The holidays are upon us and they seem to last longer every year. Halloween brings sugar overload in the form of candy, and less than a month later we’re sitting at the Thanksgiving table. Sometimes family obligations mean multiple Thanksgiving dinners-and Friendsgiving is a fun trend that includes another holiday feast! Then there are Christmas parties galore, New Year’s celebrations…you know how it goes. When it’s all said and done, on January 1st many people are looking back regretfully at two months of overindulgence.
Holiday weight gain is real. On average, Americans gain 7-10 pounds during the holidays-sometimes even more! Part of this gain stays on, with additional weight accumulation through the years. With a few healthy, mindful eating tips, you can avoid the increase entirely!
1. Do not skip meals throughout the day leading up to a holiday celebration. Showing up “hangry” to a party almost guarantees that you will overeat. Include lots of fiber in the earlier meals of the day. Fresh vegetables, apples and pears, and chia seeds are just a few options that are high-volume and low-calorie. Pair these with clean protein to stabilize your blood sugar.
2. Use a smaller plate. If you or your hostess have appetizer or salad plates, use those for your meal, and fill with mostly vegetables before going for main dishes or desserts. A full, small plate will encourage normal portion sizes.
3. Eat slowly and savor every bite. My recommendation is to try to chew every bite of food 20 times. Not only will this slow your eating, giving your body time to recognize that you’re full, but your digestion will improve, as will your satisfaction with the meal. Focus more on your company and the conversation than on the food.
4. Bring your own food. It’s hard to imagine a hostess who would say no to help with a menu. By bringing your own, healthy food, you ensure there is something you can indulge in, guilt-free.
5. Use the “worth it vs. not worth it” principle. Maybe you’ve discovered that you should avoid gluten due to your thyroid problems, or corn because of a food sensitivity or allergy. That means that probably the corn chips, fried in canola oil and laden with salt, are not worth how poorly you’ll feel after consuming their empty calories. The store-bought cookies also fall in the “not worth it” category. Your great-grandmother’s cornbread dressing that you have once a year might fall into the “worth it” category, but still plan to eat appropriate portions!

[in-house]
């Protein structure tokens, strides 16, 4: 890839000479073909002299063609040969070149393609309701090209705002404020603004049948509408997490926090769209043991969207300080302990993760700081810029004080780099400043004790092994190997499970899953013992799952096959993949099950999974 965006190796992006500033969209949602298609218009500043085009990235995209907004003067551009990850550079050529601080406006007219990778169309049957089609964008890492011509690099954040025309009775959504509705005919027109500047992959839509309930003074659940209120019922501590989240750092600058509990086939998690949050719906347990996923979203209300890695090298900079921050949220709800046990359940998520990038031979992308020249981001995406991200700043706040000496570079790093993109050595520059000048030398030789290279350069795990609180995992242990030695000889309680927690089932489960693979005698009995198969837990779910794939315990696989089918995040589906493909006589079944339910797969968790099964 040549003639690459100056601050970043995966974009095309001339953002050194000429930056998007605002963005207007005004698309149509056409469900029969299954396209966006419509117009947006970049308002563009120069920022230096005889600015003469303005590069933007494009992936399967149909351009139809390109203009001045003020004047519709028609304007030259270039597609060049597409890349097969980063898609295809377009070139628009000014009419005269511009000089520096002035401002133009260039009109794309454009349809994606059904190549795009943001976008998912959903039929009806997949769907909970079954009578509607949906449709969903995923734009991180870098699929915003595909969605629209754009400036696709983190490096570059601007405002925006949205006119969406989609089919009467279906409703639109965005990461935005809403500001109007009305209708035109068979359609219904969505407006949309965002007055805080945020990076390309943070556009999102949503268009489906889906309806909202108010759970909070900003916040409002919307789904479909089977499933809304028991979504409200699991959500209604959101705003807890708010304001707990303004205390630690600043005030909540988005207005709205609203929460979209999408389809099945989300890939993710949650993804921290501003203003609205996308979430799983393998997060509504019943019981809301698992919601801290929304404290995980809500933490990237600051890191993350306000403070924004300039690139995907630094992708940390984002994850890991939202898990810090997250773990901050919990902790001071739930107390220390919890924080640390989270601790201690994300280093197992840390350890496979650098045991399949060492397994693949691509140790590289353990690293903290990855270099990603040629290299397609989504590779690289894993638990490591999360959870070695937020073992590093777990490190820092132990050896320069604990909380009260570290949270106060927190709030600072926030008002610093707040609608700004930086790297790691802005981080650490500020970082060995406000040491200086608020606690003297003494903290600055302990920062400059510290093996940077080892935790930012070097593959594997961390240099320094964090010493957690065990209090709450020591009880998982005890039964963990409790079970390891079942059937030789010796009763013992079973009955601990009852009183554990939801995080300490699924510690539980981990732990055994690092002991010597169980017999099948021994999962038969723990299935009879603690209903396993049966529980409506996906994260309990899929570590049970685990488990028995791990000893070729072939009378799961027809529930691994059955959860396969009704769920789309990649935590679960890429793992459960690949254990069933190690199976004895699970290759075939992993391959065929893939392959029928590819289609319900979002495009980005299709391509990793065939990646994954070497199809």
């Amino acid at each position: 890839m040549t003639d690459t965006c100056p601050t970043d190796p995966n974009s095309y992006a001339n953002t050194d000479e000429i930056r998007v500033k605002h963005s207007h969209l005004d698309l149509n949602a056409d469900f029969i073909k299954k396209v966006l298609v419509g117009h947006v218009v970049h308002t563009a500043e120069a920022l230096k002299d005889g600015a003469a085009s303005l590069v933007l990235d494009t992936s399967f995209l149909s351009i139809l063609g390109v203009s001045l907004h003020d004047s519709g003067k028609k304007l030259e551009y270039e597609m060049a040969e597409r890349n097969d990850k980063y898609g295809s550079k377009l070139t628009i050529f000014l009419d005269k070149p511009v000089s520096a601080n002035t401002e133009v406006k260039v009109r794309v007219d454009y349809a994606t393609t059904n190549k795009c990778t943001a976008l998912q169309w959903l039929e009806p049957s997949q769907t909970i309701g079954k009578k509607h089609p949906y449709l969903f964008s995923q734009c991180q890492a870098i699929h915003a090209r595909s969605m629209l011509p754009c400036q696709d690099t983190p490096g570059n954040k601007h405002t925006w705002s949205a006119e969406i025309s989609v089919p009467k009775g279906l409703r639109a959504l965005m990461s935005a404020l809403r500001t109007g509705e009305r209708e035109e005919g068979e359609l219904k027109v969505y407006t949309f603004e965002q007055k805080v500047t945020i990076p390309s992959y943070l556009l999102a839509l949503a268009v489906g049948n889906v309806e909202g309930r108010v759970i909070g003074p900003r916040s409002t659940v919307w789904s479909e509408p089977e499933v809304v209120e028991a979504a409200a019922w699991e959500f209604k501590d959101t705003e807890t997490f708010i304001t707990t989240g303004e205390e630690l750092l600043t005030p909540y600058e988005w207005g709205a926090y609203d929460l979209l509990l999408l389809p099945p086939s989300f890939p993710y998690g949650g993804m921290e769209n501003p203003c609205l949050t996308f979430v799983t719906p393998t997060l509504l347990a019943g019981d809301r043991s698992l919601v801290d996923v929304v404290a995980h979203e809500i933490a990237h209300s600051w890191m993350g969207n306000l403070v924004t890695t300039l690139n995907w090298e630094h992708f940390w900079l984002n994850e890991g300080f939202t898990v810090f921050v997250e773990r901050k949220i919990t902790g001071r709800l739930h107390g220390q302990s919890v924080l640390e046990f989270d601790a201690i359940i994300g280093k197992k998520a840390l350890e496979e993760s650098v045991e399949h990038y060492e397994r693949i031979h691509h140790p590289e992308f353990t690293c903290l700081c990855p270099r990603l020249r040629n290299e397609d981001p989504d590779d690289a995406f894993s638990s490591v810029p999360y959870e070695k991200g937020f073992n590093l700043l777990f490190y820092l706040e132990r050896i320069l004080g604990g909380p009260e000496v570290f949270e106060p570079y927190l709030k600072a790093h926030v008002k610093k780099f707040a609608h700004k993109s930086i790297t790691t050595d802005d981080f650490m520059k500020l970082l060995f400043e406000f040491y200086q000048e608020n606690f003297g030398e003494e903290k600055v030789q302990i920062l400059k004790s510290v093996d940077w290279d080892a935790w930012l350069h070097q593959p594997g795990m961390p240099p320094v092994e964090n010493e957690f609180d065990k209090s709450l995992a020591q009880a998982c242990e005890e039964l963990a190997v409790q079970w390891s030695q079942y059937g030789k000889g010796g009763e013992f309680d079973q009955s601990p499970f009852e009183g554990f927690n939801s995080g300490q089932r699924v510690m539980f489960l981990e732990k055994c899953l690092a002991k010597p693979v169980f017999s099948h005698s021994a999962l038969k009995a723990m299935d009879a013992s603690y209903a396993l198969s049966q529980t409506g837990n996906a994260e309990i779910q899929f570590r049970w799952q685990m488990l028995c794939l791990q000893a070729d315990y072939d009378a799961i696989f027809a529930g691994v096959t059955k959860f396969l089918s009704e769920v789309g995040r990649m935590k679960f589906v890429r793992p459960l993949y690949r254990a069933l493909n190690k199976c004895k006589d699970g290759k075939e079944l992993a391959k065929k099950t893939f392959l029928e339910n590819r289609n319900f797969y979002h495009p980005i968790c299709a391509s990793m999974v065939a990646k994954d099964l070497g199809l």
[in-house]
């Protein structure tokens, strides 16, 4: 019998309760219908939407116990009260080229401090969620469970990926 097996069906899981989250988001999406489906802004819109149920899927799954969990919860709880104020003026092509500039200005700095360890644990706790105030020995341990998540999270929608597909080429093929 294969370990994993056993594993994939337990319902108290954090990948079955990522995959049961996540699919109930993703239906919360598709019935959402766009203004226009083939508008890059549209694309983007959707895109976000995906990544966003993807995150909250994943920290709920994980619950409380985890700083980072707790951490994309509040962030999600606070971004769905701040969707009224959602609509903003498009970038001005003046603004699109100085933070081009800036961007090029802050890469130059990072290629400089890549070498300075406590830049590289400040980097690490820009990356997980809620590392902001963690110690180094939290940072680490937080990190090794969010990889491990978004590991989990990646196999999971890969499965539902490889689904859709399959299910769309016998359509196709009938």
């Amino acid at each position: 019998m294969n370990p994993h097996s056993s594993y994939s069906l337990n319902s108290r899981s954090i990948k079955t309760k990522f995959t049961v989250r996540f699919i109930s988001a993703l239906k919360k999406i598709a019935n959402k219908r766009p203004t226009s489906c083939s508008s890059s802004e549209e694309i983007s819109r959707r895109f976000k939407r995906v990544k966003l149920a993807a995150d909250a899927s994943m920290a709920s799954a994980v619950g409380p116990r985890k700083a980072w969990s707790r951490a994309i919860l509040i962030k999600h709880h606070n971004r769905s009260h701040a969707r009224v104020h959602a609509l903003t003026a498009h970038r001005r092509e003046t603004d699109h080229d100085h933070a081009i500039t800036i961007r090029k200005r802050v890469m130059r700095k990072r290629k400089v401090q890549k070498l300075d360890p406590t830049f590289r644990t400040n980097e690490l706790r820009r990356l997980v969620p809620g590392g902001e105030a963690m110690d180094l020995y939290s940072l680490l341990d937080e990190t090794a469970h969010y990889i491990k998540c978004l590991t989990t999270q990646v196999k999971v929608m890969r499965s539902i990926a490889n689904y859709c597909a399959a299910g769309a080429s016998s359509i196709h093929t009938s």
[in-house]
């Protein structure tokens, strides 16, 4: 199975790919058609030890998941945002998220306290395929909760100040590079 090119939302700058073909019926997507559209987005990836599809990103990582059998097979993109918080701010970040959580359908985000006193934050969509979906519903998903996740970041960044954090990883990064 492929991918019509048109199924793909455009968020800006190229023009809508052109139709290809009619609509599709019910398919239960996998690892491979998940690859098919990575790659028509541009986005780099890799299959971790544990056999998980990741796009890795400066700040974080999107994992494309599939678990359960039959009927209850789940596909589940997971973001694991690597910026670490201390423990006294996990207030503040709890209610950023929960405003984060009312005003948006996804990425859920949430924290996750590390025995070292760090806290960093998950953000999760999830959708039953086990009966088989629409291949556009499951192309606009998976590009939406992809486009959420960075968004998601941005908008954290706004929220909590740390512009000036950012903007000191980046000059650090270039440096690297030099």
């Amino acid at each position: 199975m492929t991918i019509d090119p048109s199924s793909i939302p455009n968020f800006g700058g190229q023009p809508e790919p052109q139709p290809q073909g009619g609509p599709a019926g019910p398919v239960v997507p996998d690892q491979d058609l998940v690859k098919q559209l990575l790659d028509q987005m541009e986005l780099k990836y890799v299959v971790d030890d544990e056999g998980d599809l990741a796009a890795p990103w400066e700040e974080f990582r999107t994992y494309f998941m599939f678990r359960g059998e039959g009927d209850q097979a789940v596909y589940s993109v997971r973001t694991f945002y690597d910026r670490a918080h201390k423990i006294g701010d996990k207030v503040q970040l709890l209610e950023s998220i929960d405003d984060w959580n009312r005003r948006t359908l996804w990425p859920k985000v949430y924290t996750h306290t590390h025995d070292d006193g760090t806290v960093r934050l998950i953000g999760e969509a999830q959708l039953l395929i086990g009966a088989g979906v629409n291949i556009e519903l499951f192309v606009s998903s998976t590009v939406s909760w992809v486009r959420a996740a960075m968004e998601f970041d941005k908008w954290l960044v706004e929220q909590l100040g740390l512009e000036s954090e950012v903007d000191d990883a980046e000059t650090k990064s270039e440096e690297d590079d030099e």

6. Don’t eat something just because it’s holiday food. Let’s talk about eggnog, or fruitcake. Do you *really* enjoy those, or are you eating them because that’s what we do this time of year? It’s relatively easy to eliminate calories from things you don’t even like very much.
7. Plan on trying to get some physical activity in after your holiday meal. You do not have to hop on the treadmill, but play football with your family, take a walk while you catch up with each other, play Twister, dance, just MOVE! It can even help your digestion.
8. Stay hydrated. Your brain can confuse thirst with hunger, and our general guideline is to drink half your body weight in ounces of water per day, plus eight ounces for every half hour of physical activity.
9. Rest. There is no doubt that holidays are hectic. Along with celebration, they can also bring high levels of stress, and stress can lead to overeating, particularly high-carbohydrate, high-sugar foods. Do your best to take breaks when necessary, say “no” when you need to, and get plenty of sleep.
10. Don’t let perfect be the enemy of good. If you have a meal where you over-consume, don’t beat yourself up, but get right back on track. Love the meal, love the company, then love your body by giving it the fuel it needs to function its best.
Many of these tips are applicable year-round but are especially important to remember when the weather cools down and celebrations abound. For a more in-depth and personal look at nutrition and weight loss, contact our office for a nutrition consultation!
This post was brought to you by Emily Burger, Integrative Nutritionist for Well Life Family Medicine.